Hey there everyone! Happy Friday! I hope you’ve had a wonderful week. It’s been a busy one here, but today all of that hard work pays off and I get to reveal my Great Outdoors Challenge project! If you remember, I announced the challenge earlier this month. I invited some of my insanely talented blogging friends to join in with me on the blog hop, but all of our incredible readers were also invited to join in! The rules were simple. Create an outdoor project using wood, metal, concrete, or whatever you like. It just needs to have a building element to it. Pretty simple, right? Did you participate in the challenge? If so, be sure to link up your project at the end of this post! No website necessary! Just link up your picture and make sure when you share your project on social media, you use the hashtag #greatoutdoorschallenge so we can see everyone’s creativity!
My project for this challenge was inspired by the Benchwright Outdoor Console Table from Pottery Barn. I loved the look of it, and I hate the bakers rack shelves that we currently have on our back patio. They served a purpose at our old house, but in this house they somehow became a drop zone for a bunch of random stuff. I knew this would be a great piece of furniture to add to that spot. Plus, I built it for only $60 in lumber! Even I was a little shocked! If you want to build one of these for yourself, I’ve drawn up the free printable plans for you to download.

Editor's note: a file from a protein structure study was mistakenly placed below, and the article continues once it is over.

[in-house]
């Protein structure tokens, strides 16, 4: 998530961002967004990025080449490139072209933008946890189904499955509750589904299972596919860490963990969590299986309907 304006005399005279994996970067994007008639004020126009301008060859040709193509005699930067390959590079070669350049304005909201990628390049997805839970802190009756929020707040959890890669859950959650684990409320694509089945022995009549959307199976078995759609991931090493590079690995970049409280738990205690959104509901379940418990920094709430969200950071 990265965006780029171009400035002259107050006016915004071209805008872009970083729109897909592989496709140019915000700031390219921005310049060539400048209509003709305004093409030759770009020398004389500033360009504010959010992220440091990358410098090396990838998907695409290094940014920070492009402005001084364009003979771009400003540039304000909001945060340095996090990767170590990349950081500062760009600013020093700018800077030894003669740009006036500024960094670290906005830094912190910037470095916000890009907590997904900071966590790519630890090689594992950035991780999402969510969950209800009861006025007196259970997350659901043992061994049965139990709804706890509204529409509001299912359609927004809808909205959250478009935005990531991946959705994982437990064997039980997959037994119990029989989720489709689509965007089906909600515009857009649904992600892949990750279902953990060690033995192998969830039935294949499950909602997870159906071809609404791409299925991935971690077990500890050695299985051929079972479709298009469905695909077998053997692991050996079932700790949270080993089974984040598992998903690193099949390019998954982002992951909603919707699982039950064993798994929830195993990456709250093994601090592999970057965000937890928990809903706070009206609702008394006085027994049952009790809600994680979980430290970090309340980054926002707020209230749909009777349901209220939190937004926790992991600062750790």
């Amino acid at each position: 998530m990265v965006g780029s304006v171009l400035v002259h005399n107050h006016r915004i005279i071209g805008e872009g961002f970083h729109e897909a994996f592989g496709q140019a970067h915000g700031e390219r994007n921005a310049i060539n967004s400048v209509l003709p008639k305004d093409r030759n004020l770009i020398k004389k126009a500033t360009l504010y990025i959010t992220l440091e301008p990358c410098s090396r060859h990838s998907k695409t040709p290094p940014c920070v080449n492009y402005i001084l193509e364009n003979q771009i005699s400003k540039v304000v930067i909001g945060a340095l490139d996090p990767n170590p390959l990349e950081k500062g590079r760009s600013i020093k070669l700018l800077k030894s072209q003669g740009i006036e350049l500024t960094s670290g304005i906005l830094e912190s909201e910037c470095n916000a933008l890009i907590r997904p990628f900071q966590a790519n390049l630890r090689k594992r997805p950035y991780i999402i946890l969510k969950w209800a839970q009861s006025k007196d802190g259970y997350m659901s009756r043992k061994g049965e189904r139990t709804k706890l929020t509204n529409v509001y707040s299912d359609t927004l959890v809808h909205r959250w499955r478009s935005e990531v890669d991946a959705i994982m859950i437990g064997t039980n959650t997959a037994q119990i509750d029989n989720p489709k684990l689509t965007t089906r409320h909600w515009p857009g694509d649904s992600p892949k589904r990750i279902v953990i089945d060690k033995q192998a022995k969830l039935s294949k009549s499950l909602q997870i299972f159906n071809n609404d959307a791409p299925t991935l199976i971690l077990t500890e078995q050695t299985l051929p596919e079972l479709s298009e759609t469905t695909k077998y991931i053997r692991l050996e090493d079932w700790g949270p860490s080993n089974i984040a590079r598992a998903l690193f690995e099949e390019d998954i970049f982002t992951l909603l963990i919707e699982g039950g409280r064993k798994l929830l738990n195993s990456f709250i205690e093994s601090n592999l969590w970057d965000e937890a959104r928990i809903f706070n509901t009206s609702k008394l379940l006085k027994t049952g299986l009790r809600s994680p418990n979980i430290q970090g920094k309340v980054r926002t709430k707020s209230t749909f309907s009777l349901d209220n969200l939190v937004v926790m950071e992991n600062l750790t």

I started by assembling the legs. I drilled 3/4″ pocket holes with my Kreg Jig into the 1×4 top supports and attached them to the legs with wood glue and 1 1/4″ pocket screws.
Once the legs for each end were assembled, I assembled the support frame for the bottom shelf. I drilled 3/4″ pocket holes into the ends of the front and back 1×2 supports as well as the cross supports. I attached them all with 1 1/4″ pocket screws and wood glue. For the 1x2s on each end, I attached them to the 4×4 legs with 1 1/4″ wood screws and glue.
I cut and attached the bottom shelf pieces using wood glue and 1 1/4″ wood screws.
To determine the angles and lengths of the X braces, I held the 4x4s up to the legs and marked the angles with a pencil. For this it ended up being a 60 degree angle for each end of the long pieces and 60 degrees for the short pieces with a 30 degree angle meeting in the middle.
To attach the ends of the X brace pieces, I drilled 1/8″ pilot holes and drove 3″ wood screws into the 4×4 legs. It’s a tight spot to drill the holes, so my offset drill adapter worked like a charm to drill the holes and drive in the screws. I used my impact driver with the offset attachment to drive in the 3″ screws.
I used my Kreg R3 to drill 1 1/2″ pocket holes into the 30 degree angled ends to attach them to the center of the X brace with 2 1/2″ pocket screws.
To assemble the table top, I drilled 1 1/2″ pocket holes into the inside edges and the ends of each of the 2×6 and 2×8 planks. I attached them all together with 2 1/2″ pocket screws. Once they were attached, I cut the breadboard ends to size and then clamped and attached them to each end of the table top.
I sanded it all down, then flipped the top and drilled 1/8″ pilot holes into the breadboard ends to attach them to the 4×4 legs with 3″ wood screws. For added strength, I also drove 1 1/4″ wood screws up from the bottom of the 1×4 top braces into the breadboard ends.